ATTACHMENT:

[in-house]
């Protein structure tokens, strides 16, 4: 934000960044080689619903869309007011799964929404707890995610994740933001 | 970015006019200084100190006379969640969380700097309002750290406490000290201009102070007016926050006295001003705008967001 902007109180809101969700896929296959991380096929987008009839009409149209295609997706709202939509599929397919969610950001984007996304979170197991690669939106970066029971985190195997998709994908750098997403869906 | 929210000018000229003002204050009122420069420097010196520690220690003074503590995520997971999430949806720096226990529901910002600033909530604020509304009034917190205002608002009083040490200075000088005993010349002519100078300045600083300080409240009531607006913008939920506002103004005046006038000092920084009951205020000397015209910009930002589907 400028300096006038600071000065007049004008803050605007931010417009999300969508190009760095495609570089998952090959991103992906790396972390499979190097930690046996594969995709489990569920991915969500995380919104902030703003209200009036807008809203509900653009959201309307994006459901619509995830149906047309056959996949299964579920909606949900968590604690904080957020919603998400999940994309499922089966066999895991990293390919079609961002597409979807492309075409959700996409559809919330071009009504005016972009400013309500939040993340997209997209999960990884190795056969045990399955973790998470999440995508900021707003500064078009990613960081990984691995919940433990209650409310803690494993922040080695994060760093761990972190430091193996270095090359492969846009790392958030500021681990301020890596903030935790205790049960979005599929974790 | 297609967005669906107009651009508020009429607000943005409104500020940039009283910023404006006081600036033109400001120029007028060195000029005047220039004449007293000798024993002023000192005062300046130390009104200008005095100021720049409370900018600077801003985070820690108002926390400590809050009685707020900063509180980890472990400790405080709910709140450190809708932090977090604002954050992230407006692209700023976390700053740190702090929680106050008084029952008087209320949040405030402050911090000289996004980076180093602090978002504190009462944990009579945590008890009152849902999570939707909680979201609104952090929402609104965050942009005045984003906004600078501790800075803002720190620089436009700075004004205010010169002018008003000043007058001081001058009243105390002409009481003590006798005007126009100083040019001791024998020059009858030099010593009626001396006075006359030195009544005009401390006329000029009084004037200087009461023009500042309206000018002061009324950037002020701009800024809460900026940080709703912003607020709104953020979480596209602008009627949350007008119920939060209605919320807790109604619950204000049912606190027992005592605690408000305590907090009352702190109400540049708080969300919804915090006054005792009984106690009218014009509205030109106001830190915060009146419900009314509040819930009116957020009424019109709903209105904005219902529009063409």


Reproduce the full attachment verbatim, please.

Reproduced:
[in-house]
């Protein structure tokens, strides 16, 4: 934000960044080689619903869309007011799964929404707890995610994740933001 | 970015006019200084100190006379969640969380700097309002750290406490000290201009102070007016926050006295001003705008967001 902007109180809101969700896929296959991380096929987008009839009409149209295609997706709202939509599929397919969610950001984007996304979170197991690669939106970066029971985190195997998709994908750098997403869906 | 929210000018000229003002204050009122420069420097010196520690220690003074503590995520997971999430949806720096226990529901910002600033909530604020509304009034917190205002608002009083040490200075000088005993010349002519100078300045600083300080409240009531607006913008939920506002103004005046006038000092920084009951205020000397015209910009930002589907 400028300096006038600071000065007049004008803050605007931010417009999300969508190009760095495609570089998952090959991103992906790396972390499979190097930690046996594969995709489990569920991915969500995380919104902030703003209200009036807008809203509900653009959201309307994006459901619509995830149906047309056959996949299964579920909606949900968590604690904080957020919603998400999940994309499922089966066999895991990293390919079609961002597409979807492309075409959700996409559809919330071009009504005016972009400013309500939040993340997209997209999960990884190795056969045990399955973790998470999440995508900021707003500064078009990613960081990984691995919940433990209650409310803690494993922040080695994060760093761990972190430091193996270095090359492969846009790392958030500021681990301020890596903030935790205790049960979005599929974790 | 297609967005669906107009651009508020009429607000943005409104500020940039009283910023404006006081600036033109400001120029007028060195000029005047220039004449007293000798024993002023000192005062300046130390009104200008005095100021720049409370900018600077801003985070820690108002926390400590809050009685707020900063509180980890472990400790405080709910709140450190809708932090977090604002954050992230407006692209700023976390700053740190702090929680106050008084029952008087209320949040405030402050911090000289996004980076180093602090978002504190009462944990009579945590008890009152849902999570939707909680979201609104952090929402609104965050942009005045984003906004600078501790800075803002720190620089436009700075004004205010010169002018008003000043007058001081001058009243105390002409009481003590006798005007126009100083040019001791024998020059009858030099010593009626001396006075006359030195009544005009401390006329000029009084004037200087009461023009500042309206000018002061009324950037002020701009800024809460900026940080709703912003607020709104953020979480596209602008009627949350007008119920939060209605919320807790109604619950204000049912606190027992005592605690408000305590907090009352702190109400540049708080969300919804915090006054005792009984106690009218014009509205030109106001830190915060009146419900009314509040819930009116957020009424019109709903209105904005219902529009063409």